Tribal Law Jurisdiction

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Let’s take a quick glance at crime and health stats on Indian reservations:¹

  • Native Americans die at a higher rate than other Americans
  • Tuberculosis: 600% higher rate of dying
  • Alcoholism: 510% higher rate of dying
  • Diabetes: 180% higher rate of dying
  • Native Americans have the highest suicide rate of any ethnic group in the US
  • 1 of 10 Native American adults become a victim of violent crime each year
  • 1 in 3 Native American women will be sexually assaulted at some point in her life

Many of these problems are intensified by the unique legal framework within tribal communities. Whereas in most US cities local police are there to handle all crime, jurisdiction is divided between tribal law, state law and federal law in tribal communities. Exact jurisdiction varies from state to state, tribe to tribe and even depending upon the specifics of the crime. Federal crimes such as murder are handled by the FBI. Domestic violence jurisdiction might fall under any of the three players depending on the exact location and the identity of the criminal.
In every situation, there is meant to be a legal chain of command. Tribal law enforcement is generally the first to get involved with crimes, but a lack of communication between these first responders and state and federal agencies makes it difficult for justice to be carried out effectively. The problem evolved into a cycle of crime: criminals continuously get away with their crimes making it more appealing for more criminals to get involved. Criminals have confidence they will be safe and victims distrust law enforcement.

The Tribal Law & Order Act of 2010 (TLOA) was a major step towards improving communication, data collection and prosecution of crimes for tribal law enforcement and state and federal governments.

The Act gave more support and resources to tribal law enforcement and increased tribal authority over specific crimes. Major health concerns were the focus of the act as well. An estimated 70 percent of crimes that occur on Indian land are related to drugs and alcohol.² Inadequate resources previously prevented tribal law enforcement from offering large-scale solutions to the root problem. Medical and behavioral improvements in the Act address this problem and offers a glimpse towards a brighter future.

Tribal law enforcement continues to work closely with state and federal agencies. Public Law 280 (PL 280) divvies up jurisdiction based on the details of the crime. Public Law 280 was enacted in 1953 and transferred a significant amount of federal jurisdiction from the federal level to specific states over cases that involved Indians. This increased jurisdiction meant the states affected by PL 280 have different jurisdiction for major and minor crimes on tribal lands.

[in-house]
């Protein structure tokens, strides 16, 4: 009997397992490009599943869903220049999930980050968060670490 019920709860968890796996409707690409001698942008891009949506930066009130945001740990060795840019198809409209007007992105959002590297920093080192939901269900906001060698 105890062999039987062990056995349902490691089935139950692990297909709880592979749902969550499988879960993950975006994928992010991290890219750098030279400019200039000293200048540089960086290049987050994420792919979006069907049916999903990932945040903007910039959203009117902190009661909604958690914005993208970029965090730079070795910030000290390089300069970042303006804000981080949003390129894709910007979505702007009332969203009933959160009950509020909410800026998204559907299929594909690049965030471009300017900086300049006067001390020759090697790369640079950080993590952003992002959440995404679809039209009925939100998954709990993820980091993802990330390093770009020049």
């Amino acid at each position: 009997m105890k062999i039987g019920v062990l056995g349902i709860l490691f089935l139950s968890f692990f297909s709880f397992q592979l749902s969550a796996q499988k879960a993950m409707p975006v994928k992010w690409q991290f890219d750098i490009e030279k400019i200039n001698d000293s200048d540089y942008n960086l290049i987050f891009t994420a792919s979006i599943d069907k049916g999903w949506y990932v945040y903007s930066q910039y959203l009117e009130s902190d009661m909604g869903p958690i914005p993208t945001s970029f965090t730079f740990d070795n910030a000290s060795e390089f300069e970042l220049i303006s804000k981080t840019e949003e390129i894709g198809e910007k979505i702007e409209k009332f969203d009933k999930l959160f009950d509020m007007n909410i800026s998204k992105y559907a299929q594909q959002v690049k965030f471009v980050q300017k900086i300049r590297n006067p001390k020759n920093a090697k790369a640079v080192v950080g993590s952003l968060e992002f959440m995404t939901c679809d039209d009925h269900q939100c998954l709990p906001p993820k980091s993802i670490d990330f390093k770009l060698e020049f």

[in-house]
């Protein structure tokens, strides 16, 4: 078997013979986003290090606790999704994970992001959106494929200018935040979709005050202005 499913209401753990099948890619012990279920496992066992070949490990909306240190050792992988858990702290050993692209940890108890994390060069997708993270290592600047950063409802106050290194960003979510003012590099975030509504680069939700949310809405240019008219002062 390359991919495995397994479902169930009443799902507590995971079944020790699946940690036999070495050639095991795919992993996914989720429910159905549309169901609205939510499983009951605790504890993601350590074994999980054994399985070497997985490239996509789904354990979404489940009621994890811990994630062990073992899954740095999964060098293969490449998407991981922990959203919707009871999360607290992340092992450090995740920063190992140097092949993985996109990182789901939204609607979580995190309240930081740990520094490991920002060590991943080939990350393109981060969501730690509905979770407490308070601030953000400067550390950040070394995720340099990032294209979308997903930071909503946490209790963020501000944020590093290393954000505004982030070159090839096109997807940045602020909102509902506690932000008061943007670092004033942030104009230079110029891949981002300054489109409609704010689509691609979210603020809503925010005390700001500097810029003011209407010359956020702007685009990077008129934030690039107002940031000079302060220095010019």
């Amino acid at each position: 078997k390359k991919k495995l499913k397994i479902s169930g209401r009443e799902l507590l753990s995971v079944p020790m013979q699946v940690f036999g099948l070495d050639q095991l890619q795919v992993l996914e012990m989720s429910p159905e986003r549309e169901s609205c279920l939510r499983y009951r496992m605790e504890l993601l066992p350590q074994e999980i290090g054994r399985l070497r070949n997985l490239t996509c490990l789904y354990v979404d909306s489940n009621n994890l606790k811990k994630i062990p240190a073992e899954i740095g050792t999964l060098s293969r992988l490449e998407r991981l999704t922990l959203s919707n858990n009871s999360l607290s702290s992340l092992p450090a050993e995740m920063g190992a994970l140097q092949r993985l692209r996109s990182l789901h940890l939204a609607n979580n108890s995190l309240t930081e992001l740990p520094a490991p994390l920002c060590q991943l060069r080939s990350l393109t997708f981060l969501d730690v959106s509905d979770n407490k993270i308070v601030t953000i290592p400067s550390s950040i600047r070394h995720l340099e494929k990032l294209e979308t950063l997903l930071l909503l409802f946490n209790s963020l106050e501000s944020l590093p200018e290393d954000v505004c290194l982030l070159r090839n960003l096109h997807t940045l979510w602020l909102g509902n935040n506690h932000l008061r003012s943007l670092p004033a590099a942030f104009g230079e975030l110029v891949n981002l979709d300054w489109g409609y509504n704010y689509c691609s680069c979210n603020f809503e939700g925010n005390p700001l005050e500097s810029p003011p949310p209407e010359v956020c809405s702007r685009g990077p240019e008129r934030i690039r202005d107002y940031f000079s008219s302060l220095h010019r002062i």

Where PL 280 is not in place, tribal law enforcement has sole jurisdiction over non-major cases involving an Indian perpetrator and an Indian victim on their lands (Major crimes are established by the Major Crime Act). All other cases that involve an Indian perpetrator are shared between the federal government and tribal communities.

In states where PL 280 is enacted, state governments and tribal governments share jurisdiction on all cases that involve an Indian perpetrator on Indian lands. In all other cases where PL 280 is or is not enacted, jurisdiction falls to the state or federal level.

Tribal communities have no jurisdiction in any cases that involved two non-Indians on their territory. This decision was set forth in the Oliphant v. Suquamish Indian Tribe U.S. Supreme Court decision of 1978.

These are the general rules surrounding jurisdiction; there are few exceptions.³

One exception involves the Violence Against Women Act of 2013 (VAWA). All crimes under the VAWA fall under tribal jurisdiction when the tribe has opted for the Special Domestic Violence Criminal Jurisdiction.

The TLOA and other legislation in previous have made improvements to the level of jurisdiction that Indian tribes receive. Several problems still exist that range from inadequate resources, insufficient training, poor communication and ultimate jurisdiction capabilities. For example, under the TLOA, tribal communities are able to sentence criminals to up to 3 years in prison, an improvement from their previous ability to sentence only 1 year. Yet, there is much red tape that stands in the way. Focusing on some of these weak spots will certainly help tribal communities improve crime and health statistics on their land and thus the overall quality of life their people live.

Richard James Grellner, attorney at law and owner of RJG Law, PLLC, specializes in tribal law in Oklahoma. RJG Law specializes in intra-tribal relationships as well as those existing between tribes and the federal government, state governments, and non-Indian corporations.

Property rights and business contracts are popular areas of dispute, but our Oklahoma tribal law firm has worked with several tribes including the Otoe-Missouria, Apache Tribe of Oklahoma, Comanche Nation, Eastern Shawnee Tribe and more on a wide variety of legal concerns.

Interested in learning more about how Richard Grellner and the team at RJG Law can help you?

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  1. “Indian Country Demographics.” National Congress of American Indians.
  2. “When tribal law conflicts with federal law,” American Psychological Association, April 2011.
  3. “General Guide to Criminal Jurisdiction in Indian Country,” Tribal Court Clearinghouse.


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